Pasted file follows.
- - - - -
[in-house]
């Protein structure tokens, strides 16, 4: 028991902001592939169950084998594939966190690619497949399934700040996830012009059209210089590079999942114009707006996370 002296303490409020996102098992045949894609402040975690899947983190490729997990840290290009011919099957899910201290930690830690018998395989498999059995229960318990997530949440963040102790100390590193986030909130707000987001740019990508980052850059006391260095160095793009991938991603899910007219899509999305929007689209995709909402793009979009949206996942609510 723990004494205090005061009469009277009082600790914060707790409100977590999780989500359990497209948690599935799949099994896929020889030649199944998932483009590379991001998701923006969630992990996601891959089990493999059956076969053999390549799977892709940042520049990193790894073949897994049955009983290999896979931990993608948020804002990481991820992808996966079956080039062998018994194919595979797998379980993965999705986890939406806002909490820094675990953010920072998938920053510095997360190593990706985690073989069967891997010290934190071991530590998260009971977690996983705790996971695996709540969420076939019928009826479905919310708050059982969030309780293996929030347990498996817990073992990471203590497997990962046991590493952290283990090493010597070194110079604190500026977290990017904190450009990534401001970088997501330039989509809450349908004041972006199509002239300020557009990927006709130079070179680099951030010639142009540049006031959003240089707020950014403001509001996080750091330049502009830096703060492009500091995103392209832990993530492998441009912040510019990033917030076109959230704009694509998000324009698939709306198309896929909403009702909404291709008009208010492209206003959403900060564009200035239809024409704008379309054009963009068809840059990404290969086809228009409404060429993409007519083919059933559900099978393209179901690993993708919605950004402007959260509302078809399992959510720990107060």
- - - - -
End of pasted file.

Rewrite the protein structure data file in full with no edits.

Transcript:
[in-house]
């Protein structure tokens, strides 16, 4: 028991902001592939169950084998594939966190690619497949399934700040996830012009059209210089590079999942114009707006996370 002296303490409020996102098992045949894609402040975690899947983190490729997990840290290009011919099957899910201290930690830690018998395989498999059995229960318990997530949440963040102790100390590193986030909130707000987001740019990508980052850059006391260095160095793009991938991603899910007219899509999305929007689209995709909402793009979009949206996942609510 723990004494205090005061009469009277009082600790914060707790409100977590999780989500359990497209948690599935799949099994896929020889030649199944998932483009590379991001998701923006969630992990996601891959089990493999059956076969053999390549799977892709940042520049990193790894073949897994049955009983290999896979931990993608948020804002990481991820992808996966079956080039062998018994194919595979797998379980993965999705986890939406806002909490820094675990953010920072998938920053510095997360190593990706985690073989069967891997010290934190071991530590998260009971977690996983705790996971695996709540969420076939019928009826479905919310708050059982969030309780293996929030347990498996817990073992990471203590497997990962046991590493952290283990090493010597070194110079604190500026977290990017904190450009990534401001970088997501330039989509809450349908004041972006199509002239300020557009990927006709130079070179680099951030010639142009540049006031959003240089707020950014403001509001996080750091330049502009830096703060492009500091995103392209832990993530492998441009912040510019990033917030076109959230704009694509998000324009698939709306198309896929909403009702909404291709008009208010492209206003959403900060564009200035239809024409704008379309054009963009068809840059990404290969086809228009409404060429993409007519083919059933559900099978393209179901690993993708919605950004402007959260509302078809399992959510720990107060």